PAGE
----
Xiaomi and the US government bury the hatchet, settle investment ban

Xiaomi and the US government bury the hatchet, settle investment ban

Enlarge (credit: Pavlo Gonchar / Getty Images)

Xiaomi is no longer on the government’s blocklist, according to a new court filing spotted by Reuters. On its way out the door on January 14, the Trump administration’s Department of Defense declared Xiaomi a “Communist Chinese military company,” but now with Joe Biden in charge, Xiaomi and the US government are burying the hatchet. According to Reuters, “The filing stated that the two parties would agree to resolve their ongoing litigation without further contest.”

The DOD says the “Communist Chinese military company” list is meant to “highlight and counter the People’s Republic of China’s (PRC) Military-Civil Fusion development strategy,” which the US government says funnels technology to China’s army through “companies, universities, and research programs that appear to be civilian entities.” This list isn’t the all-out export ban that Huawei has been facing—that’s the US Department of Commerce’s “entity list.” The military company list just bans US investment in the company.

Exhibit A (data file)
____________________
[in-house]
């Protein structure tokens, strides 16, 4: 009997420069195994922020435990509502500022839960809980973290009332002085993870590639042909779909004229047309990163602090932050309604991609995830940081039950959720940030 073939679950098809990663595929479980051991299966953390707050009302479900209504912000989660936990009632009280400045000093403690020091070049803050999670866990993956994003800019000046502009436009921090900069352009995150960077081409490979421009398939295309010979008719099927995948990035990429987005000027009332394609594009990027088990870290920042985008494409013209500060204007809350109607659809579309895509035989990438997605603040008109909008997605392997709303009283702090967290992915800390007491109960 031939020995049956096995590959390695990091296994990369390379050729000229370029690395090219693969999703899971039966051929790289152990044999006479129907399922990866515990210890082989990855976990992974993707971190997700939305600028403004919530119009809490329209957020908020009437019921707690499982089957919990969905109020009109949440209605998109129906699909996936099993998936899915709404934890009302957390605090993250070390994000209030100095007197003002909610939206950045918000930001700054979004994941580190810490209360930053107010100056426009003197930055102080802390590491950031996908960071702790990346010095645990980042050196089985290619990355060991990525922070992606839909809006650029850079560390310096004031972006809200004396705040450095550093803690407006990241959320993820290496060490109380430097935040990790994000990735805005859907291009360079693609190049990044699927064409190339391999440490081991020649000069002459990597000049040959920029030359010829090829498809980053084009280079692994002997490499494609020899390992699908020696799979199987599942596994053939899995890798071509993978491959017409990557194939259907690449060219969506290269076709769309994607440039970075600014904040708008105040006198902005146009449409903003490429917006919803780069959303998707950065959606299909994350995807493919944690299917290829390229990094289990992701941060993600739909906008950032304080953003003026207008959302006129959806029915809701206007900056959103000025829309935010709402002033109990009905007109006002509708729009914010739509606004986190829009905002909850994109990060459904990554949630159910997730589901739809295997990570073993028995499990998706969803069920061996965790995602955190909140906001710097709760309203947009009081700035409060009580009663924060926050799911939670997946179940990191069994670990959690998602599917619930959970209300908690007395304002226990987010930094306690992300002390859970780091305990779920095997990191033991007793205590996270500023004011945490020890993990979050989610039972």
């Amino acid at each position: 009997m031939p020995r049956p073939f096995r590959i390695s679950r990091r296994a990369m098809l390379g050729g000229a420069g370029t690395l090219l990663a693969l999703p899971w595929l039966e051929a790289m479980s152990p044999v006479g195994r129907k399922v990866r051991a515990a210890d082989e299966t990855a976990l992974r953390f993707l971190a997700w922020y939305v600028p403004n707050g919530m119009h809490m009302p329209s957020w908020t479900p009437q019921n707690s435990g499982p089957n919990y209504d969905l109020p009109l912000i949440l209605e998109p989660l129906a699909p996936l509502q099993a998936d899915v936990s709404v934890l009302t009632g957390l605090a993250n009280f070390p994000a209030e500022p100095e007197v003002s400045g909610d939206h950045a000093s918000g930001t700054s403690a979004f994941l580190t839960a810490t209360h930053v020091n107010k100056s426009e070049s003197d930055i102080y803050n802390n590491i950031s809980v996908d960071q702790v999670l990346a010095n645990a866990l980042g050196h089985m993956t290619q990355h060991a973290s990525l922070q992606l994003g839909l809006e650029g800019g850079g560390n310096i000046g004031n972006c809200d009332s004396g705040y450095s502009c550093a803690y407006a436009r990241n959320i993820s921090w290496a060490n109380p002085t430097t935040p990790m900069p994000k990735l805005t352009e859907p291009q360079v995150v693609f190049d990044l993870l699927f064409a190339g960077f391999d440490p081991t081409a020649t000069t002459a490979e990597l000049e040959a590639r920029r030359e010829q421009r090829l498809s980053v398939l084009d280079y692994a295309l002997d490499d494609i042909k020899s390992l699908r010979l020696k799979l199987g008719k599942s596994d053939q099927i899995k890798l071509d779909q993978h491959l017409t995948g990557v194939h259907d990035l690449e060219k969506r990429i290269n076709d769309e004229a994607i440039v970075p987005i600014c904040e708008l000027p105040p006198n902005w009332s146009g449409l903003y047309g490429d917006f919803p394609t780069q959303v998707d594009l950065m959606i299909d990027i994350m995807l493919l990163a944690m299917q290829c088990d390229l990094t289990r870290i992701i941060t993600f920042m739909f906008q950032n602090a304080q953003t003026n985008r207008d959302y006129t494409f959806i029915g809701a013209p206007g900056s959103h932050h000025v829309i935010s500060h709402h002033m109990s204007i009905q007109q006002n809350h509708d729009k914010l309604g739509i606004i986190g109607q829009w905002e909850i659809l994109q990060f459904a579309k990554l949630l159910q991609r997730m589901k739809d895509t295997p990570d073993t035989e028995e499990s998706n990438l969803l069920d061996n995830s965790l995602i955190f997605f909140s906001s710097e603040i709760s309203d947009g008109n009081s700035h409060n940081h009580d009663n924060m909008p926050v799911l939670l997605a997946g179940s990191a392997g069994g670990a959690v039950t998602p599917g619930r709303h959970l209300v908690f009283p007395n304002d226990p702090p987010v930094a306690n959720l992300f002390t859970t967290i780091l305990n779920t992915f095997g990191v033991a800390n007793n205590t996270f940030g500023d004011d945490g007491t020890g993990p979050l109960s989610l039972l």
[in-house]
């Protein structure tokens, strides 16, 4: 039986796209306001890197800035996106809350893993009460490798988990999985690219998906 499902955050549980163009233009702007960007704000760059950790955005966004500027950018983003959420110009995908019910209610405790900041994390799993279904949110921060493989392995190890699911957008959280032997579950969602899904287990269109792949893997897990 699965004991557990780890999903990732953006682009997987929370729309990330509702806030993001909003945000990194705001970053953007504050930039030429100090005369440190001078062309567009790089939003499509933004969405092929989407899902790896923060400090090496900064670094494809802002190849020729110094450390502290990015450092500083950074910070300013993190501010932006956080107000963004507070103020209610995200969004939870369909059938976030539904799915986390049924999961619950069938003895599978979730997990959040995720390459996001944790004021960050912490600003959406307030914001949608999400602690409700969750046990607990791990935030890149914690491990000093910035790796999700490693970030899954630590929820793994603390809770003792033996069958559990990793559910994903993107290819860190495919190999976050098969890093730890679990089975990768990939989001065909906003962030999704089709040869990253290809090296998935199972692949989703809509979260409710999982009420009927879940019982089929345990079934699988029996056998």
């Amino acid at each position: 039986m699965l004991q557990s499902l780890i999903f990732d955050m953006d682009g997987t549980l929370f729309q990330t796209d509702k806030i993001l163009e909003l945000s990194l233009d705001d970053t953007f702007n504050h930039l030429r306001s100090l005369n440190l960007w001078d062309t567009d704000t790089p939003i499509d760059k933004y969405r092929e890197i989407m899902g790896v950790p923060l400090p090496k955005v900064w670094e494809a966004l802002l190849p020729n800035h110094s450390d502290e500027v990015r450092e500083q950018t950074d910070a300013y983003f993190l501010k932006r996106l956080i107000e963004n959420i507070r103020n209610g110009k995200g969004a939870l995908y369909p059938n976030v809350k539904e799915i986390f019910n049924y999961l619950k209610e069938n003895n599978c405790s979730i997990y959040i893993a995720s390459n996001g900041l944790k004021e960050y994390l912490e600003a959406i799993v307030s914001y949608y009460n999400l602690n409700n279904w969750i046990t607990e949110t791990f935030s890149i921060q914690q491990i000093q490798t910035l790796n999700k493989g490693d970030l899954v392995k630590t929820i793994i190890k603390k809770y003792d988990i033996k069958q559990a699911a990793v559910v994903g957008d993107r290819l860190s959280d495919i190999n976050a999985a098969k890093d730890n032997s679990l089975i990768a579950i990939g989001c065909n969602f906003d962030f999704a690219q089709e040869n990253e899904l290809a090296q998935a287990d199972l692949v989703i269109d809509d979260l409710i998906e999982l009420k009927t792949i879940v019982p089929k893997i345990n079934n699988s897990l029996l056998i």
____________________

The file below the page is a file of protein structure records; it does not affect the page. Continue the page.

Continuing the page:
Xiaomi called the ban “unconstitutional” and said it was “factually incorrect and has deprived the company of legal due process.” The company added that the investment restrictions would cause “immediate and irreparable harm to Xiaomi.” The first of the restrictions would have kicked in on March 15, 2021, (a ban on buying new shares of Xiaomi), but that was temporarily blocked by a federal judge, who called the government’s ban process “deeply flawed.” Eventually, the ban would have forced US investors to divest themselves of Xiaomi shares, which would have been a big problem for the company. Xiaomi had an IPO in 2018, and today three of the top 10 shareholders are US citizens.